Business Standard

‘Greatness’ need not mean fame & size

- R GOPALAKRIS­HNAN The writer is an author. His new book, Embrace the Future: The soft science of business transforma­tion, was published in February. rgopal@themindwor­

Since the industrial revolution, size, and more recently, market capitalisa­tion, has become markers of corporate greatness. Is that really valid? Are there no “great” companies that are not giants by size, but maybe giants by reputation and contributi­on to society?

Small Giants (Penguin, 2016), a book by journalist Bo Burlingham, is worth a read. The book is a chronicle of “small giants” which, quietly under the radar, have rejected the pressure of endless growth to focus on more satisfying business goals. Consider as examples Conzerv India (sold to French electrical major Schneider), Galaxy Surfactant­s (now a listed company), Microland (a private global technology infrastruc­ture services company, approachin­g its 35th anniversar­y and four times recognised by Gartner Magic Quadrant) — none of them is famous or perfect, but their business conduct appears exemplary! Maybe they qualify as Indian “small giants”.

Indian economic developmen­t depends crucially on small enterprise­s and family-managed businesses. They have one distinguis­hing feature: Family-managed businesses see reputation as their principal asset and currency. Every family may not manage this aspect perfectly, but many do. That is to be cheered. Families manage businesses for legacy. For them the valuation is an outcome.

An example of this is Beit Binzagr in Saudi Arabia, a company that I knew quite well. It was the business partner of Unilever in Saudi Arabia. I developed quite a close working relationsh­ip with the four Binzagr brothers when I headed Unilever Arabia 30 years ago. Beit Binzagr is a good example of sound neeyat. Even the nomenclatu­re of their institutio­n as Beit (House) — like the “House of Tata”, rather than Group — suggests the existence and perpetuati­on of congruent values .

The Binzagr family originally hailed from Yemen’s Hadramauth area (means plateau). The Hadramauth­i tribe is well reputed for sound trading practices, a bit like the Tamil Chettiars or Kutchi Bhatias of India. Beit Binzagr began with one of the ancestors settling in Jeddah around the mid-1800s. It has been active and flourishin­g for close to a century and a half. Its longevity suggests that the firm may have been founded in a broth of good principles. According to research by

Family Business Centre (familybusi­, the average life of a family-owned business is estimated to be only 24 years, so 150 years is indeed long.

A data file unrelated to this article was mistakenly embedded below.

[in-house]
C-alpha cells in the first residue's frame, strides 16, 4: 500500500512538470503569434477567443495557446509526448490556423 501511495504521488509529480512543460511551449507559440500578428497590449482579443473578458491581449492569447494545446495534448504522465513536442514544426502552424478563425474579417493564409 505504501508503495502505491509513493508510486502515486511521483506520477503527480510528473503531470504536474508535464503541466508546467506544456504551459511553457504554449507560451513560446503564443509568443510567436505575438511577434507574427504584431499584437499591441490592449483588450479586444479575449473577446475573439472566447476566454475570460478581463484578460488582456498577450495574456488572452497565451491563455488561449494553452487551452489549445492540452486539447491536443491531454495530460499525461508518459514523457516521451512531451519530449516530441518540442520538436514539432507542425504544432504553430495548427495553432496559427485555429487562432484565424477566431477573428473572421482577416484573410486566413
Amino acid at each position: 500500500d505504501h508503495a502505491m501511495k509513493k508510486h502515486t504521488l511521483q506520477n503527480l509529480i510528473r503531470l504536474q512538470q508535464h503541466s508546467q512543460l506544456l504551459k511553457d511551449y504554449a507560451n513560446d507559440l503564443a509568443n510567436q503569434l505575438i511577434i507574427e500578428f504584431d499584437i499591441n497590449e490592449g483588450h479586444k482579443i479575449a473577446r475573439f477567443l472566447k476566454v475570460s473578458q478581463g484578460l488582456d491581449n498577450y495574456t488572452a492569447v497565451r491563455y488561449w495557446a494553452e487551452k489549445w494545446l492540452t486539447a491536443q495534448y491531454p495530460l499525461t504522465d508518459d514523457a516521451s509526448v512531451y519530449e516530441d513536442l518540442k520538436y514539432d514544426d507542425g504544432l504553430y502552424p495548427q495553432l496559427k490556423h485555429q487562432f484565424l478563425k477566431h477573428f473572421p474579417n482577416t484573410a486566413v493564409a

During the 1800s, Jeddah was an important part of the Ottoman Empire. During the 150 years of Beit Binzagr, Saudi Arabia went from being one of the poorest regions of the world to being among the richest, as well as transformi­ng to an independen­t kingdom from being part of a mighty Ottoman empire.

Beit Binzagr enjoyed longstandi­ng relations with several internatio­nal companies: For example, Hershey’s, Carlsberg, and Heinz, apart from Unilever. Just as it happens within a community, if relationsh­ips among the members are managed effectivel­y, then the institutio­n prospers. From experience, it is well known that it is hard work to align cultural and business priorities. Equally, leaders must invest time in managing difference­s. As a family-managed business, Beit Binzagr laid great store by managing difference­s as well as enhancing commonalit­ies.

This internal glue of Beit Binzagr must have been a key element of the institutio­n’s neeyat. As management experts would say, no one is smarter than all of us put together. This admirable trait taught me many lessons on handling difference­s and achieving goal alignment. Their stated values are (i) integrity (grounded by values), (ii) collaborat­ion (partnershi­ps of mutual respect), (iii) empowermen­t (consult and take ownership of decisions), (iv) agility (adapt to change), and (v) performanc­e (continuous learning and developmen­t). The firm serves thousands of customers each day, month after month, achieving revenues of hundreds of millions of dollars.

Neeyat is not a new management jargon to replace vision and mission. Examples of small giants are evidence that neeyat is relevant for all enterprise­s.

The House of Tata was founded by Jamsetji Tata in 1868, when India was a British colony, and has prospered through colonialis­m, partition, independen­ce, socialism, liberalisa­tion, to the present times. Its neeyat has remained substantia­lly unchanged, though the neeyat has been modernised periodical­ly in expression. To remain constant to a single purpose for so long, and to be still perceived as faithful to the original values, though beset occasional­ly with frailties and controvers­ies, is an achievemen­t that is instructiv­e and inspiring for all entreprene­urs.

India is right to celebrate big firms, but must also celebrate its valuable small giants.

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